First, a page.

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|Case Number:||Civil Application 221 of 2010|
|Parties:||Kenya Bankers Co-operative & another v George Arunga Sino|
|Date Delivered:||01 Dec 2010|
|Court:||Court of Appeal at Kisumu|
|Judge(s):||Samuel Elikana Ondari Bosire|
|Citation:||Kenya Bankers Co-operative & another v George Arunga Sino  eKLR|
|Advocates:||Mr Odunga for the applicant; Mr Ragot for the respondent|
|Case History:||(An application for extension of time to serve notice of appeal from the judgment and of the High Court of Kenya at Kisumu (Lady Justice Abida Ali-Aroni) dated 18th June, 2010 in KISUMU H.C.C.A. NO. 36 OF 2009)|
|Advocates:||Mr Odunga for the applicant; Mr Ragot for the respondent|
|History Docket No:||H.C.C.A. NO. 36 OF 2009|
|History Judges:||Abida Ali-Aroni|
Civil practice and procedure –extension of time – application for extension of time to serve notice of appeal out of time – claim that the delay for one day was occasioned by mistake of a law firms clerk – principals the Court of Appeal had to consider before granting orders for extension of time - whether it was proper for a clerk to explain omissions which in law were attributable to an advocate.Civil practice and procedure –striking out –application to strike out record of appeal – where application was made during the hearing of an application for extension of time – proper stage for making an application for striking out record of appeal - whether a single judge of the Court of Appeal could strike out record of appeal ––whether the application had merit –Court of Appeal Rules rule 4
|Disclaimer:||The information contained in the above segment is not part of the judicial opinion delivered by the Court. The metadata has been prepared by Kenya Law as a guide in understanding the subject of the judicial opinion. Kenya Law makes no warranties as to the comprehensiveness or accuracy of the information|
(CORAM: BOSIRE, J.A (IN CHAMBERS)
KENYA BANKERS CO-OPERATIVE
SAVINGS AND CREDIT SOCIETY ......................................APPLICANT
GEORGE ARUNGA SINO .............................................. RESPONDENT
George Arunga Sino was the plaintiff in a suit he filed before a subordinate court claiming Kshs.300,000/=, being the balance of the purchase price for two parcels of land he allegedly sold to Kenya Bankers Co-operative Savings and Credit Society, the applicant herein. Following the dismissal of his suit he filed an appeal to the superior court which at the conclusion of the hearing thereof reversed the decision of the subordinate court, and ordered not only that the Kshs.300,000/= was due and owing to it, but also that an additional Kshs.450,000/= was due and owing to him being penalty charges in breach of the contract of sale of the two parcels of land. The applicant was aggrieved, and on 28th June, 2010 filed a notice of appeal declaring its intention of appealing against that decision. That notice was, however, not served upon the respondent herein within the 7 days stipulated under rule 76 of this Court’s Rules. It was common ground at the hearing of the applicant’s application for extension of time within which to serve the said notice, that the delay in servicing the notice was only for one day.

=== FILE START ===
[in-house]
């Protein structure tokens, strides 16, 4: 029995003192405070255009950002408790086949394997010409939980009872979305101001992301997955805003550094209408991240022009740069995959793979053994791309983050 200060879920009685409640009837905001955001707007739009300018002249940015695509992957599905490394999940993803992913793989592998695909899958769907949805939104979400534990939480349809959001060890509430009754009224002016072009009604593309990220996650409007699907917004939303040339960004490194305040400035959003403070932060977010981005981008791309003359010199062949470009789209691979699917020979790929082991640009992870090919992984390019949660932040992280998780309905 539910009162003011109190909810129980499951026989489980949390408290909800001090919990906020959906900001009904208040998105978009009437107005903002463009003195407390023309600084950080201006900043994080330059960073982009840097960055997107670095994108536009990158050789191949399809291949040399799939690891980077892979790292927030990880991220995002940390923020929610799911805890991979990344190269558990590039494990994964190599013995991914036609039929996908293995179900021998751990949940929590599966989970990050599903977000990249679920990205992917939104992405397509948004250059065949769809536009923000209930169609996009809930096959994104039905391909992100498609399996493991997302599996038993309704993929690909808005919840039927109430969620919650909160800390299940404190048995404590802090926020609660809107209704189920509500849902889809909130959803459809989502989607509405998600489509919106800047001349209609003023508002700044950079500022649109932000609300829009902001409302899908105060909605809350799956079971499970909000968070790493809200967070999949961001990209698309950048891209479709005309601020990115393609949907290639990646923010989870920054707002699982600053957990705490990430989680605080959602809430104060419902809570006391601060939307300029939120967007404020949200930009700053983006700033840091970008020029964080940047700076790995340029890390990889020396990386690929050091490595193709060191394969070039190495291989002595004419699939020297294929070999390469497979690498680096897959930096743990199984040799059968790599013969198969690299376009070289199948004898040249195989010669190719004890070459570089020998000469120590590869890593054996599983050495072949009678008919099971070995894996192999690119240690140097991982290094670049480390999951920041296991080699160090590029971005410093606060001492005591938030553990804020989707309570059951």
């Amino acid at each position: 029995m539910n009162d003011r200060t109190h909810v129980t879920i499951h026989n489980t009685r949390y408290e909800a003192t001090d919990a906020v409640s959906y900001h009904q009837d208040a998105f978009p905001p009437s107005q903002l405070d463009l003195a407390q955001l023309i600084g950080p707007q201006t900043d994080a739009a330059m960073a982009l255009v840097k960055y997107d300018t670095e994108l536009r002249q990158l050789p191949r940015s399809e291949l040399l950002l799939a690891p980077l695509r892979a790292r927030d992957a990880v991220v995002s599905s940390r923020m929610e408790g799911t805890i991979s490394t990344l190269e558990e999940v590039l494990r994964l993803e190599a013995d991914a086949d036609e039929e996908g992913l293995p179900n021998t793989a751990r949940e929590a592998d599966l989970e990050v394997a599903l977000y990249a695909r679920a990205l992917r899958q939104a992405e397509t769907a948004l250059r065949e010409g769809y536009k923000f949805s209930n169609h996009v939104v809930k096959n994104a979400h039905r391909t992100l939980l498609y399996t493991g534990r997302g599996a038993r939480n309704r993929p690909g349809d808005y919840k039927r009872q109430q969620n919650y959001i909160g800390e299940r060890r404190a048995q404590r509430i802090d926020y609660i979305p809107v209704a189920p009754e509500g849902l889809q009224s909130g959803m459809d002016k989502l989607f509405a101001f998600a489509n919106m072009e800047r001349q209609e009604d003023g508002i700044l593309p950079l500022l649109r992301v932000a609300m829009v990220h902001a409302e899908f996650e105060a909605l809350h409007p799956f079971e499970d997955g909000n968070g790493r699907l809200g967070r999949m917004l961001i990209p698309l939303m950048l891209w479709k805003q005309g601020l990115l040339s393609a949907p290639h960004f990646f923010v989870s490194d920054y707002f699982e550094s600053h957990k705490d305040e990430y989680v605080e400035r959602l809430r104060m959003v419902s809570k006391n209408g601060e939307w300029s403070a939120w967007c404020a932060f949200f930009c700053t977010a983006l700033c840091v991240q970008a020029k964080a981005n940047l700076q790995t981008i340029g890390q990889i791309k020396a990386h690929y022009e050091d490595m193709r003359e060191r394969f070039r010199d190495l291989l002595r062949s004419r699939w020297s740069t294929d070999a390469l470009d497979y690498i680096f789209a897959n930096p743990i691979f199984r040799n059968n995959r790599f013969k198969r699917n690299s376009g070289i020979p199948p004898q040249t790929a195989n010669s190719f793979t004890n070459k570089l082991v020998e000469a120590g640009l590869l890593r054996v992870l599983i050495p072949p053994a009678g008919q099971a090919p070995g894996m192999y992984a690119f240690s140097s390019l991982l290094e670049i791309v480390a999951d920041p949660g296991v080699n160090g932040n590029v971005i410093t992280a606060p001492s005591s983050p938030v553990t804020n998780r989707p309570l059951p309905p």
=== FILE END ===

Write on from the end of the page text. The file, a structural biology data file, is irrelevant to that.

Albert Kai, a clerk in the firm of advocates representing the applicant, swore the affidavit in support of the application, and in his said affidavit he has given two reasons for the applicant’s failure to serve the notice of appeal on the respondent within time. First, he has deponed that there was delay in signing the copies of the notice by the Deputy Registrar. As a general rule a Deputy Registrar endorses a filed notice of appeal to signify the date of its lodgment. This is the signature Mr. Kai is talking about. The second reason he gives for the delay, which in fact is related to the first one, is that he was not aware such a signature was not necessary before a copy of the notice could be served upon all the persons likely to be affected by the intended appeal.
In the application before me expressed to be brought under rule 4 of the Court of Appeal Rules, the applicant would want me to exercise my judicial discretion under the aforesaid rule and enlarge the time within which to serve the aforesaid notice for such period as would include the date it was served upon the respondent. The power of the court under the aforesaid rule is discretionary and the principles to guide the court in exercising that power are well settled. The court is obliged to consider the length of the delay, the reason for the delay, the chances of the intended appeal succeeding and the degree of prejudice to the respondent if the application is granted. See Leo Sila Mutiso v. Rose Hellen Wangari Mwangi – Civil Application No. NAI. 255 of 1997. It is, however, in clear cases in which the court may consider the chances of the intended appeal succeeding, as at the time the court is dealing with an application under rule 4, it is not in possession of the full facts of the case. Besides that is an issue especially within the power of the bench which will eventually hear the appeal.
Mr. Odunga, who prosecuted the application on behalf of the applicant, submitted that the mistake in this case was committed by an advocate’s clerk. He was under the mistaken belief that he could only serve a notice of appeal already signed by the Deputy Registrar. He urged the view that the clerk’s mistake was not deliberate and requested me to excuse it. He added that the delay was for a short time and no prejudice would be suffered by the respondent, more so because the record of appeal has already been filed.